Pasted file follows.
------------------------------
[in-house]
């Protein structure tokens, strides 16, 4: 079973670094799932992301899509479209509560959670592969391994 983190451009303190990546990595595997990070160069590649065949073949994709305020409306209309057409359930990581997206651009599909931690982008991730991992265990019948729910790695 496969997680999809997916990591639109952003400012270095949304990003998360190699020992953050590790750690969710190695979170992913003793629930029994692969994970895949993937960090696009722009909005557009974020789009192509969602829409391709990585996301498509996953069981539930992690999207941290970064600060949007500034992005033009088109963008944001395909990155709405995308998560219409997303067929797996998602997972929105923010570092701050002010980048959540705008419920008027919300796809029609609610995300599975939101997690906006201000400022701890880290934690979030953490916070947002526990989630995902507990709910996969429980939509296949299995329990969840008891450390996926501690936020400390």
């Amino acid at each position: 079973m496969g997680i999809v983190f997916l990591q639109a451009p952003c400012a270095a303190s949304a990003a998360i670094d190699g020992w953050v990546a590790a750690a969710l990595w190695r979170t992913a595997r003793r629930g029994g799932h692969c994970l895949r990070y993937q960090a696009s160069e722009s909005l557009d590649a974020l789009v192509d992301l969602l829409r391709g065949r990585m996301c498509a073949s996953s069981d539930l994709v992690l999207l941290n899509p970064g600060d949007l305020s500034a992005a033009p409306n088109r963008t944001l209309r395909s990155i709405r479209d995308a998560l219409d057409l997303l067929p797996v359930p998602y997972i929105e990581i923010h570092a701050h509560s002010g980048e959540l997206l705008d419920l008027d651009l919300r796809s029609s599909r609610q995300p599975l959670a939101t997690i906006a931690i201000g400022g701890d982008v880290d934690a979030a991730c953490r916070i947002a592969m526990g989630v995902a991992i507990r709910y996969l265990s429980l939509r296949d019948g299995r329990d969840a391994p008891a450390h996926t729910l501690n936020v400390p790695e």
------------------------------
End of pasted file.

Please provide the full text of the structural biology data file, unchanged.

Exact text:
[in-house]
């Protein structure tokens, strides 16, 4: 079973670094799932992301899509479209509560959670592969391994 983190451009303190990546990595595997990070160069590649065949073949994709305020409306209309057409359930990581997206651009599909931690982008991730991992265990019948729910790695 496969997680999809997916990591639109952003400012270095949304990003998360190699020992953050590790750690969710190695979170992913003793629930029994692969994970895949993937960090696009722009909005557009974020789009192509969602829409391709990585996301498509996953069981539930992690999207941290970064600060949007500034992005033009088109963008944001395909990155709405995308998560219409997303067929797996998602997972929105923010570092701050002010980048959540705008419920008027919300796809029609609610995300599975939101997690906006201000400022701890880290934690979030953490916070947002526990989630995902507990709910996969429980939509296949299995329990969840008891450390996926501690936020400390």
């Amino acid at each position: 079973m496969g997680i999809v983190f997916l990591q639109a451009p952003c400012a270095a303190s949304a990003a998360i670094d190699g020992w953050v990546a590790a750690a969710l990595w190695r979170t992913a595997r003793r629930g029994g799932h692969c994970l895949r990070y993937q960090a696009s160069e722009s909005l557009d590649a974020l789009v192509d992301l969602l829409r391709g065949r990585m996301c498509a073949s996953s069981d539930l994709v992690l999207l941290n899509p970064g600060d949007l305020s500034a992005a033009p409306n088109r963008t944001l209309r395909s990155i709405r479209d995308a998560l219409d057409l997303l067929p797996v359930p998602y997972i929105e990581i923010h570092a701050h509560s002010g980048e959540l997206l705008d419920l008027d651009l919300r796809s029609s599909r609610q995300p599975l959670a939101t997690i906006a931690i201000g400022g701890d982008v880290d934690a979030a991730c953490r916070i947002a592969m526990g989630v995902a991992i507990r709910y996969l265990s429980l939509r296949d019948g299995r329990d969840a391994p008891a450390h996926t729910l501690n936020v400390p790695e």